Monday, December 27, 2010

Dark YA Fiction

"I have an existential map. It has 'You are here' written all over it." - Steven Wright

"There are those who give with joy, and that joy is their reward." - Khalil Gibran

I just read a bunch of articles on the NY Times website regarding the trend in dystopian and post-apocalyptic fiction. The link above is to one of them, and the others are in the left-hand sidebar of that page.

I don't know why I love dystopian/negative uptopian/post-apocalyptic books. I just know that I do. 
So I'm not going to speculate about that.

What I really find interesting is how in the article linked to above, the author says that there is a very liberal ( "in every sense of the word" ) trend in YA literature. Except I just read the first pages of her book, and it says in there that there is an awful lot of conservative literature that is growing increasingly popular.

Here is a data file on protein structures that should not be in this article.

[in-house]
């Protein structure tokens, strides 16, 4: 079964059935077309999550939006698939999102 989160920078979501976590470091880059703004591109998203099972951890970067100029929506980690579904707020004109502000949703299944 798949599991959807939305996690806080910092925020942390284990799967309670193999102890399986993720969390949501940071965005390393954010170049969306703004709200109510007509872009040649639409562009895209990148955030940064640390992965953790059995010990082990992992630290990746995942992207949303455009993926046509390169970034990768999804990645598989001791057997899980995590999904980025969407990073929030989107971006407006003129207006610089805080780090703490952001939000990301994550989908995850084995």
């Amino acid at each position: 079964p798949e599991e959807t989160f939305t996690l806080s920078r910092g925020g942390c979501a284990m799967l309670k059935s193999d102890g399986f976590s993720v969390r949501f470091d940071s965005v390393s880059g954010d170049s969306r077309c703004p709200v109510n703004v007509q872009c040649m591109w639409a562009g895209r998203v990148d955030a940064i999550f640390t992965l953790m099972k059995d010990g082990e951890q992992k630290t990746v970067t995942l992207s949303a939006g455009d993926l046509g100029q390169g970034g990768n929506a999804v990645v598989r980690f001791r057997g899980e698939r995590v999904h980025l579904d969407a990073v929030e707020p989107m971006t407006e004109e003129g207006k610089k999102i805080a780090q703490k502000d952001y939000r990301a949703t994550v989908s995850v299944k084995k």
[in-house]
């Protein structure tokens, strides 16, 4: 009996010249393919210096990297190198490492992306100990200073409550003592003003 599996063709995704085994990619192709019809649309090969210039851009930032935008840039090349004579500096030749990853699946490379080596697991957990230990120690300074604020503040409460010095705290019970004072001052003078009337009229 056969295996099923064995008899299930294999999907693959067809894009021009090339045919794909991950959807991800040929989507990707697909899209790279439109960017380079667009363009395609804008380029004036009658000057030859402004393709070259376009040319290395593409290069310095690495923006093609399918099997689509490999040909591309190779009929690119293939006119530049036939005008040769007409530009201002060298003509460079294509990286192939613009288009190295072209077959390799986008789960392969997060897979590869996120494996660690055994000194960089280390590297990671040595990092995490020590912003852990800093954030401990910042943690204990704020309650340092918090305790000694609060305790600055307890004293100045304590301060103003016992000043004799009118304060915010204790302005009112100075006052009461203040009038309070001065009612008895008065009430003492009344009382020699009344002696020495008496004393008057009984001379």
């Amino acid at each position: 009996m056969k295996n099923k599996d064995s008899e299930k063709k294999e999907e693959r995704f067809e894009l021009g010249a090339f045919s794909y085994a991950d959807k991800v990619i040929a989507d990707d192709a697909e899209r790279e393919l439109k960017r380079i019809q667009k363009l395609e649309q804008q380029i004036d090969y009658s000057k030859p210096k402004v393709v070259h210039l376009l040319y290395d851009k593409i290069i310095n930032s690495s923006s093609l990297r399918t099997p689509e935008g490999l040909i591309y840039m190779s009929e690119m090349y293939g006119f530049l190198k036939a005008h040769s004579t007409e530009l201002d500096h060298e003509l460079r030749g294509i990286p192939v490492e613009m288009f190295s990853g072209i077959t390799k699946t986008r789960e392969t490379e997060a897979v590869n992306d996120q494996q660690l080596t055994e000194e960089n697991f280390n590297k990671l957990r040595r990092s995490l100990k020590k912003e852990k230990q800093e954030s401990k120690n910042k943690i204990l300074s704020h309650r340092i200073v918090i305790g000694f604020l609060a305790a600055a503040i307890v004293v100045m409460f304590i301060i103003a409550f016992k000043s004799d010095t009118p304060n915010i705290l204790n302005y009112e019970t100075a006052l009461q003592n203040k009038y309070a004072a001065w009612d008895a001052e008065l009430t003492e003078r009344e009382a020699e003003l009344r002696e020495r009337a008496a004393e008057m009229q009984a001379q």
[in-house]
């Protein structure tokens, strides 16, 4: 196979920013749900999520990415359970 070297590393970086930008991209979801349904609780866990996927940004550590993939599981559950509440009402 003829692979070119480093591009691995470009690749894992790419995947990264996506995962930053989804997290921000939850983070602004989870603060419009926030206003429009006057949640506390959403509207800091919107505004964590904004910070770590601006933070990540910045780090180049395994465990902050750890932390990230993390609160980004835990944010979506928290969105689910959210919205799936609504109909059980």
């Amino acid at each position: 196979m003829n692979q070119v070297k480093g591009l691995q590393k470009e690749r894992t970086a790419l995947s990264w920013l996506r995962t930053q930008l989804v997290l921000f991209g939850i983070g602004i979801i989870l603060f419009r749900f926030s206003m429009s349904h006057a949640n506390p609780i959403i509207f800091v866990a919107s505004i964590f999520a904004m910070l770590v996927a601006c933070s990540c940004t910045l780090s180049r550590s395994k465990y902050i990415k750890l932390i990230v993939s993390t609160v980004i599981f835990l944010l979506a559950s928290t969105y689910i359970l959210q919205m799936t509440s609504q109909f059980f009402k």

Which is true, and why is it happening?


  1. It's a very potent question, and one that needs thought on my part. All I know for sure is that I love dark YA fiction, told well. Not dark for shock value, but dark at a deep and existential level.

    Great post, and thanks for the link!

  2. As someone who doesn't consider myself liberal or conservative. I would think that it just implies that there is a divergence in the types of literature that the two sorts read (that makes it seem as if the division was clear cut, but that's my approximation. Unless I'm misunderstanding your point?)

    I'm not beating up on YA authors, but it's a shame that writers feel the need to cater to younger tastes (since they are the people that have the most free time,) and end up over-simplifying their work (I know that this isn't a universal rule...) In some sense I think it is better to read things that you don't understand at first and then you begin to understand them when you are older. It's more realistic, and perhaps that is why we like dystopian fiction, since it presents a caricature but it is a more complex and seemingly more truthful representation of the world as it could be.

    those are probably the stuffiest-sounding 2 paragraphs I've ever written... what I meant to say is: thanks for the link.


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